District, Salt Lake The Honorable Richard D. McKelvie No.
Strindberg, Salt Lake City, for appellant.
Mark Gavre, Adam E. Weinacker, Salt Lake City, for appellee.
Justice Durrant authored the opinion of the Court, in which
Associate Chief Justice Lee, Justice Himonas, Justice Pearce,
and Judge DiReda joined.
her retirement, Justice Durham did not participate herein;
District Court Judge Michael D. DiReda sat.
Justice Petersen became a member of the Court on November 17,
2017, after oral argument in this matter and accordingly did
DURRANT CHIEF JUSTICE.
1 In this case, the district court ruled that Jodi Howick, a
municipal employee, had forfeited her merit protection status
through contract, waiver, and estoppel. Ms. Howick argues on
appeal, along with other claims, that our precedent allowing
a contract in conflict with a statute to survive, provided it
does not violate public policy, does not extend to contracts
involving government employees. This is an important and
difficult question, but it is one we cannot reach here. We
affirm without reaching the merits of Ms. Howick's claims
because she fails to carry her burden of challenging all of
the district court's rulings-each of which was an
independent basis for summary judgment.
2 Jodi Howick was employed by Salt Lake City as an attorney.
For the first six years that she worked for the City, she
enjoyed merit employee status. In 1998, she accepted a
promotion that came with a significant raise, but the City
required Ms. Howick to sign a disclaimer stating that "I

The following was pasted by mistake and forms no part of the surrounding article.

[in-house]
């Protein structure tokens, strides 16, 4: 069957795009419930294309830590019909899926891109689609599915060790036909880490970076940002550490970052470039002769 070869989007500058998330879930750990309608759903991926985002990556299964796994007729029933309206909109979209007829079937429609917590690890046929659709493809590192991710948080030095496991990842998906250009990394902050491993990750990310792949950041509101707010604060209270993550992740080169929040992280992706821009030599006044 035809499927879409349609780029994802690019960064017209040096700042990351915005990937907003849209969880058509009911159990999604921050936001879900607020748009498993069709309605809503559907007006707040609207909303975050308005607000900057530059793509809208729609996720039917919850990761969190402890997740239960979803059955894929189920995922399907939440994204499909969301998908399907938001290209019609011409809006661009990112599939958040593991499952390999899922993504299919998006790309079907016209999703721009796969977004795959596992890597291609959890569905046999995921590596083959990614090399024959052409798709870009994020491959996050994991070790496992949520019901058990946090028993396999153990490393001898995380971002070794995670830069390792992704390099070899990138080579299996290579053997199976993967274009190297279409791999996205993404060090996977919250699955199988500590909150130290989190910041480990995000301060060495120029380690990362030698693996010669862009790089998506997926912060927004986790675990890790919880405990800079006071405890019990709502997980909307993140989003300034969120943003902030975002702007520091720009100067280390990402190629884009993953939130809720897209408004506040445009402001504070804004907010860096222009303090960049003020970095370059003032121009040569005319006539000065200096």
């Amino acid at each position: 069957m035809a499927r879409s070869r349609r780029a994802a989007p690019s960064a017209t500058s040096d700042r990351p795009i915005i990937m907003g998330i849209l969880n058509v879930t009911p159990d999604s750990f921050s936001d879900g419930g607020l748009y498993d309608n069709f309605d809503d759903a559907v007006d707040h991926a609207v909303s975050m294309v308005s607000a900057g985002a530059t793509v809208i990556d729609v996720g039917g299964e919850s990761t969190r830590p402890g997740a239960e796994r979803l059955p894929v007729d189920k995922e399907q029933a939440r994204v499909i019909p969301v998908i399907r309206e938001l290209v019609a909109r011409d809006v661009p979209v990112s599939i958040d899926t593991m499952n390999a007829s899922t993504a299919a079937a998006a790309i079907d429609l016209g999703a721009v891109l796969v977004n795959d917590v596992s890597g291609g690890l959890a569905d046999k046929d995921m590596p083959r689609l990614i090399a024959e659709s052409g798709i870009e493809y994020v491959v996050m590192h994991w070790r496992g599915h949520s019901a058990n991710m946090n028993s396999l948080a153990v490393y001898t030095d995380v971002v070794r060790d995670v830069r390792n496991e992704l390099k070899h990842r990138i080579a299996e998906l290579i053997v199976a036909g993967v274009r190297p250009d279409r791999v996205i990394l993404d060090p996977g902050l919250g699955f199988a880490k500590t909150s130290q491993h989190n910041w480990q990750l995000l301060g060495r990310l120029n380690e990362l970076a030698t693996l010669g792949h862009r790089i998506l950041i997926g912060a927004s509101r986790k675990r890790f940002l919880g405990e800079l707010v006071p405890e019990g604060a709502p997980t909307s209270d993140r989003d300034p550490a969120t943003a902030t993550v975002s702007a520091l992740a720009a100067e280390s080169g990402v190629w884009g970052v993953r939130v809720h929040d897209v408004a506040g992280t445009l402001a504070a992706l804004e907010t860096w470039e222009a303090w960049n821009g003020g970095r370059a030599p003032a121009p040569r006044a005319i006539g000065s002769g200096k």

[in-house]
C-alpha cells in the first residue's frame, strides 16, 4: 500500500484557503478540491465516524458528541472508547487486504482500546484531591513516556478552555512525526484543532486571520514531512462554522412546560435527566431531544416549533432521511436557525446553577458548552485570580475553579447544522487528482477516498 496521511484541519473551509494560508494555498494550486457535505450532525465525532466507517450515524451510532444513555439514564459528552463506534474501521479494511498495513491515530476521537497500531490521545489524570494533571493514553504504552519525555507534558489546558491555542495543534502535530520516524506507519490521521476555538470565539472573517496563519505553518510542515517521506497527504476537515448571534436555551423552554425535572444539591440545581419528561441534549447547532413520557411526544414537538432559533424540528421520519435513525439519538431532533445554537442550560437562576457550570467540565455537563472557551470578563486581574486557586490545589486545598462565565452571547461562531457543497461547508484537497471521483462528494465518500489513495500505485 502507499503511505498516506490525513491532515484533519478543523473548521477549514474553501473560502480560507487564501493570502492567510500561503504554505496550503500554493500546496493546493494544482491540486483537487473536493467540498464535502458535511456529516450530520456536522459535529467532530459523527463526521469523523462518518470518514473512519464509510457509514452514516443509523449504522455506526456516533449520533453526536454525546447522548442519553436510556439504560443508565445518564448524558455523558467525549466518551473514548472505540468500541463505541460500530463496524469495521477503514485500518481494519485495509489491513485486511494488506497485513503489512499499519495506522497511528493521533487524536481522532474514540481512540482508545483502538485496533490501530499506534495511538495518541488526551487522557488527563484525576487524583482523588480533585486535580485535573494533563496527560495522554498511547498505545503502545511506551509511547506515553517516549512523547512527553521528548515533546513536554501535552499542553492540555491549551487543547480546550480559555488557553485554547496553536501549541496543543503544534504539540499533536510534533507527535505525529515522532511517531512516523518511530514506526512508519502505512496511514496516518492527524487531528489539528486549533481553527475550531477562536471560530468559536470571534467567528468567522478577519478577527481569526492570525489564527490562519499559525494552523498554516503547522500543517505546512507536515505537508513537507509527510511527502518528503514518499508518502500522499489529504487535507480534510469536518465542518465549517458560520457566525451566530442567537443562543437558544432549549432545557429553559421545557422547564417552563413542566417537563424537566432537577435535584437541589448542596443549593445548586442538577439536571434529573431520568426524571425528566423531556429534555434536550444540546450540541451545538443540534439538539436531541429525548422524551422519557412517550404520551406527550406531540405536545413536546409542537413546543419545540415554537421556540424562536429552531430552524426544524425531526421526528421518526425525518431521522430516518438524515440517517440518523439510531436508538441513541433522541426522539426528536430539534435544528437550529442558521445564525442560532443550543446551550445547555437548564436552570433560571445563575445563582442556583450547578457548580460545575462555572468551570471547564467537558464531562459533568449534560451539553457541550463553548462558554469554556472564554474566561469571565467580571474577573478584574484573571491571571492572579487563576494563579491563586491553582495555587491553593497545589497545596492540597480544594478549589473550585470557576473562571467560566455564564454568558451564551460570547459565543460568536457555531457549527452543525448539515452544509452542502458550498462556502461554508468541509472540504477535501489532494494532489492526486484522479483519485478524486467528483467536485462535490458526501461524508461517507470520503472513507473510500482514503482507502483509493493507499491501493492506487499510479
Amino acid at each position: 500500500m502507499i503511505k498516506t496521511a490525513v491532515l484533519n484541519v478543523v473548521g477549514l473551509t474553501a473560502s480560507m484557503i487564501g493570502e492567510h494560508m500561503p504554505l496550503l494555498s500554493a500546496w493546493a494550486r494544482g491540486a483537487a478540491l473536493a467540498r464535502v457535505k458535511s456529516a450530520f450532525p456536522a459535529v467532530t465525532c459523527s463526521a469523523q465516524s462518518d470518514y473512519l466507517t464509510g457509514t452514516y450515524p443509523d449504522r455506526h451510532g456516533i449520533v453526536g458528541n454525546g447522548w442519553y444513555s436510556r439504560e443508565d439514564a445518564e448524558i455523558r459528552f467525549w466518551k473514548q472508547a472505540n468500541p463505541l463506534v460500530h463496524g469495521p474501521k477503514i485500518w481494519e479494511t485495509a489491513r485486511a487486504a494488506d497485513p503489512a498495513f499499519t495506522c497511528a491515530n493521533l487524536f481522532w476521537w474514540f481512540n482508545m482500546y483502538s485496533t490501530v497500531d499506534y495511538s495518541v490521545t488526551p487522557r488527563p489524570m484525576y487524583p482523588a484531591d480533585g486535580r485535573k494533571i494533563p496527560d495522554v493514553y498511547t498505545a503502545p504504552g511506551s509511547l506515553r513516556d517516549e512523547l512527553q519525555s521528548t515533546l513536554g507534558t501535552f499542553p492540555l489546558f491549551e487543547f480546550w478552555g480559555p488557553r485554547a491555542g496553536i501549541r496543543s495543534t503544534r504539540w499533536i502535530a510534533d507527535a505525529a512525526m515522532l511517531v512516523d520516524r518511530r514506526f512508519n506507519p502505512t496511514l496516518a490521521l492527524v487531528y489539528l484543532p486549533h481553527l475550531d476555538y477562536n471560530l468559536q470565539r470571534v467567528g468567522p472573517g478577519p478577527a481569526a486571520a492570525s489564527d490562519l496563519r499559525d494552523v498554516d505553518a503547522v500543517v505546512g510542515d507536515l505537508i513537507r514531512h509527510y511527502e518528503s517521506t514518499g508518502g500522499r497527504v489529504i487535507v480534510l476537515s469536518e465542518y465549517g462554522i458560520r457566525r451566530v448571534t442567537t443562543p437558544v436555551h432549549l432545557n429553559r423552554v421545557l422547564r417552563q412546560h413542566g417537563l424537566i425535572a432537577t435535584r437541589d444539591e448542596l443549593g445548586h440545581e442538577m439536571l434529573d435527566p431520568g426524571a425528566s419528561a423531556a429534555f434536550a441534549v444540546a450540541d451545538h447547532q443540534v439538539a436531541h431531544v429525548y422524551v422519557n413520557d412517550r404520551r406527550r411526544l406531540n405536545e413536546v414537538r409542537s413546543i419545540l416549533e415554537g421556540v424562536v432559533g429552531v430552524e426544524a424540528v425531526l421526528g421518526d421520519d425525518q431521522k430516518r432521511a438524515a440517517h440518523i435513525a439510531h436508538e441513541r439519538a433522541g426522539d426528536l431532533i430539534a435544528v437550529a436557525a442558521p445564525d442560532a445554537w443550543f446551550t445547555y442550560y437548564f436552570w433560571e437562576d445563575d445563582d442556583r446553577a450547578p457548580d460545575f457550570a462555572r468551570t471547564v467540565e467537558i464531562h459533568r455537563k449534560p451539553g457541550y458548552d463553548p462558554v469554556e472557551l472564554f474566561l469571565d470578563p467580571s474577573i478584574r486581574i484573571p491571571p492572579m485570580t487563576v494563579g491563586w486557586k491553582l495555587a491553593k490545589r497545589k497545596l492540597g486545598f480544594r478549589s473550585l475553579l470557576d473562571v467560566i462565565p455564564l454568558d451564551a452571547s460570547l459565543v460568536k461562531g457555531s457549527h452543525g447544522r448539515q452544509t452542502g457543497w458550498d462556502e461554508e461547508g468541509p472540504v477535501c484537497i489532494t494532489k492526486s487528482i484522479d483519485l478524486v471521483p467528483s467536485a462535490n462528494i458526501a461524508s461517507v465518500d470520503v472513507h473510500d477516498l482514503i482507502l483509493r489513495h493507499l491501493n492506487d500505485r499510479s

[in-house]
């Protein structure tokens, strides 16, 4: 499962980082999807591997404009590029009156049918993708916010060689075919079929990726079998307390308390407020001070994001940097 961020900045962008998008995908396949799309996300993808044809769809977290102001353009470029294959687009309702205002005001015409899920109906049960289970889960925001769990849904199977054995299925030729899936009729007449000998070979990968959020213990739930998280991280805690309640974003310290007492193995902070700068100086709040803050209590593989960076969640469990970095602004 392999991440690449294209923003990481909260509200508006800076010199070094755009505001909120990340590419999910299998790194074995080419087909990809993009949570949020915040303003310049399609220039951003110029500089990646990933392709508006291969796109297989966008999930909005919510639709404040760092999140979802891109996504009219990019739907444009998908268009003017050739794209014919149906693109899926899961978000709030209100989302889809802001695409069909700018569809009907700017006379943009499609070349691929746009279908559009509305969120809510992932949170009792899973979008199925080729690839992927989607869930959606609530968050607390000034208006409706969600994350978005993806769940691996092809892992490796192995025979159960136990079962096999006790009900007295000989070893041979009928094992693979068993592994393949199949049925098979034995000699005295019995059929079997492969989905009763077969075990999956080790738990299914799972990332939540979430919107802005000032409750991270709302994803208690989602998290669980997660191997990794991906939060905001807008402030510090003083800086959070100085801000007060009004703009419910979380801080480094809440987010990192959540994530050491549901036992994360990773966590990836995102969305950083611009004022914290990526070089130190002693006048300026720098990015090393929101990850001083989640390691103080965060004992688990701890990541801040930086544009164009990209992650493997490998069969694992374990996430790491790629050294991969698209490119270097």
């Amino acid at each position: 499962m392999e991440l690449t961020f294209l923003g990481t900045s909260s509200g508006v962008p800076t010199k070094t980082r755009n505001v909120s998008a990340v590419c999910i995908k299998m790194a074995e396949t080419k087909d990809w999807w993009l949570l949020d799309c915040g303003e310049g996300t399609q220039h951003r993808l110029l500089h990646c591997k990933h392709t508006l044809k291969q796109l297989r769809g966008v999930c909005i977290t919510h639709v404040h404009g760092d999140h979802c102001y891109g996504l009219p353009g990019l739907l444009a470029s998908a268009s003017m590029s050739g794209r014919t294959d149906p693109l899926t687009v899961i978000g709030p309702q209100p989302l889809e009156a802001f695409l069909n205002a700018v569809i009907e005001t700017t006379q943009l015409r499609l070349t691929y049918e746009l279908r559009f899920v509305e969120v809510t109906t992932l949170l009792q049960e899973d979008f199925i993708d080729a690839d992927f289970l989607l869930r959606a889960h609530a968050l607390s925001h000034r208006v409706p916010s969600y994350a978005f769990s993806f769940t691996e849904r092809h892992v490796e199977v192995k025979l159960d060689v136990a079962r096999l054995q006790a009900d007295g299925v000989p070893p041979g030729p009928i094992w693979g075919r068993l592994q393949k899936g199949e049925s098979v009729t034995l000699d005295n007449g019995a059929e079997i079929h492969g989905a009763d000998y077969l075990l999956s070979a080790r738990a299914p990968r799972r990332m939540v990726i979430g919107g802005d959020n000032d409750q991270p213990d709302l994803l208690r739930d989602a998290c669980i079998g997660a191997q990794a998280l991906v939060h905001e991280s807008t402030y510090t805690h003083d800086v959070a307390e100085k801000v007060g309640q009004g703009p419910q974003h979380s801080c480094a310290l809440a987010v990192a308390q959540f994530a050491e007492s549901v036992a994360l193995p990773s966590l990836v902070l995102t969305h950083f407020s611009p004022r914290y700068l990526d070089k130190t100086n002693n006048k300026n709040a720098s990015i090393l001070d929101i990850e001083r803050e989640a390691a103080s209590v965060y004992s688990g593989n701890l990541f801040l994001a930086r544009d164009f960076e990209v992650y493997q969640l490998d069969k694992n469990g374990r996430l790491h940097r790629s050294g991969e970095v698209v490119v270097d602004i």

understand that, if I am appointed by the Salt Lake City
Attorney to the 'Appointed Senior City Attorney'
position, my employment will be at-will and will be for no
fixed length of time." Ms. Howick accepted the position
at the beginning of July 1998, but she did not sign the
disclaimer until later that month.
3 When Ms. Howick's employment was terminated in 2007,
she attempted to appeal the termination to the City's
employee review board, arguing that she was entitled to merit
status protections, but was told the board lacked
jurisdiction over at-will employees. She then initiated this
declaratory action in the district court to determine whether
she was a merit or an at-will employee.
4 The district court concluded that she was a merit employee.
The City appealed the district court's ruling to the Utah
Court of Appeals, which agreed that she was a merit employee,
but held that her merit status was subject to forfeiture
through contract, waiver, or estoppel. The court of
appeals remanded the case to the district court for factual
findings as to whether Ms. Howick had, in fact, forfeited her
merit status. On remand, the district court concluded on
summary judgment that "contractually, [she] was an
at-will employee at the time of her termination, " that
she was "equitably estopped from claiming she was a
merit employee at the time of her termination, " and
that she "undoubtedly knew of her rights [as a merit
employee] and chose to waive them." Ms. Howick filed a
5 Ms. Howick contends that the district court incorrectly
held that she was contractually an at-will employee. But she
fails to address the court's ruling that, at the time the
City terminated her employment, she was equitably estopped
from claiming merit employment. "An appellate court
reviews a trial court's 'legal conclusions and
ultimate grant or denial of summary judgment' for
correctness and views 'the facts and all reasonable
inferences drawn therefrom in the light most favorable to the
nonmoving party.'" But we "will not reverse a